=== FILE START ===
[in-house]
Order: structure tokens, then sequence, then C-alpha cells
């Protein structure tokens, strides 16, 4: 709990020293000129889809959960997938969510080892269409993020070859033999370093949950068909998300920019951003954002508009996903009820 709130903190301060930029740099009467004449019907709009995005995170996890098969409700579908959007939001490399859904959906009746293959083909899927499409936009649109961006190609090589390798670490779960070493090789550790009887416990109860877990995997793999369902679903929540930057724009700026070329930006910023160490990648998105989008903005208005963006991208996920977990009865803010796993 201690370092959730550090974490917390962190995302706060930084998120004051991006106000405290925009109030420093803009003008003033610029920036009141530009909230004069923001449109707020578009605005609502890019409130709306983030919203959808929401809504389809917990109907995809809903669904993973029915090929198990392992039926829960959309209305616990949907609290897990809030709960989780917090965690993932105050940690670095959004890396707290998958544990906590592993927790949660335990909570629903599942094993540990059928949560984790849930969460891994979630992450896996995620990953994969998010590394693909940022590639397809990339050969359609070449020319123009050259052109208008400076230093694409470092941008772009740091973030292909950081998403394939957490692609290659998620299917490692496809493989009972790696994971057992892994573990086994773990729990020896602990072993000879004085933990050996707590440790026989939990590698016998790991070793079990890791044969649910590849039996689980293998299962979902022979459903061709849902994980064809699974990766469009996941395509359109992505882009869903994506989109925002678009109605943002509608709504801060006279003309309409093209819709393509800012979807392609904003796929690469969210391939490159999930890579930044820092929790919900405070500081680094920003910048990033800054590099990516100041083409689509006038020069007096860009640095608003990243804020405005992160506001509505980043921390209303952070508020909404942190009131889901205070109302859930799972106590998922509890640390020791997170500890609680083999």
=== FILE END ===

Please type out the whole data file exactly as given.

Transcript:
[in-house]
Order: structure tokens, then sequence, then C-alpha cells
């Protein structure tokens, strides 16, 4: 709990020293000129889809959960997938969510080892269409993020070859033999370093949950068909998300920019951003954002508009996903009820 709130903190301060930029740099009467004449019907709009995005995170996890098969409700579908959007939001490399859904959906009746293959083909899927499409936009649109961006190609090589390798670490779960070493090789550790009887416990109860877990995997793999369902679903929540930057724009700026070329930006910023160490990648998105989008903005208005963006991208996920977990009865803010796993 201690370092959730550090974490917390962190995302706060930084998120004051991006106000405290925009109030420093803009003008003033610029920036009141530009909230004069923001449109707020578009605005609502890019409130709306983030919203959808929401809504389809917990109907995809809903669904993973029915090929198990392992039926829960959309209305616990949907609290897990809030709960989780917090965690993932105050940690670095959004890396707290998958544990906590592993927790949660335990909570629903599942094993540990059928949560984790849930969460891994979630992450896996995620990953994969998010590394693909940022590639397809990339050969359609070449020319123009050259052109208008400076230093694409470092941008772009740091973030292909950081998403394939957490692609290659998620299917490692496809493989009972790696994971057992892994573990086994773990729990020896602990072993000879004085933990050996707590440790026989939990590698016998790991070793079990890791044969649910590849039996689980293998299962979902022979459903061709849902994980064809699974990766469009996941395509359109992505882009869903994506989109925002678009109605943002509608709504801060006279003309309409093209819709393509800012979807392609904003796929690469969210391939490159999930890579930044820092929790919900405070500081680094920003910048990033800054590099990516100041083409689509006038020069007096860009640095608003990243804020405005992160506001509505980043921390209303952070508020909404942190009131889901205070109302859930799972106590998922509890640390020791997170500890609680083999």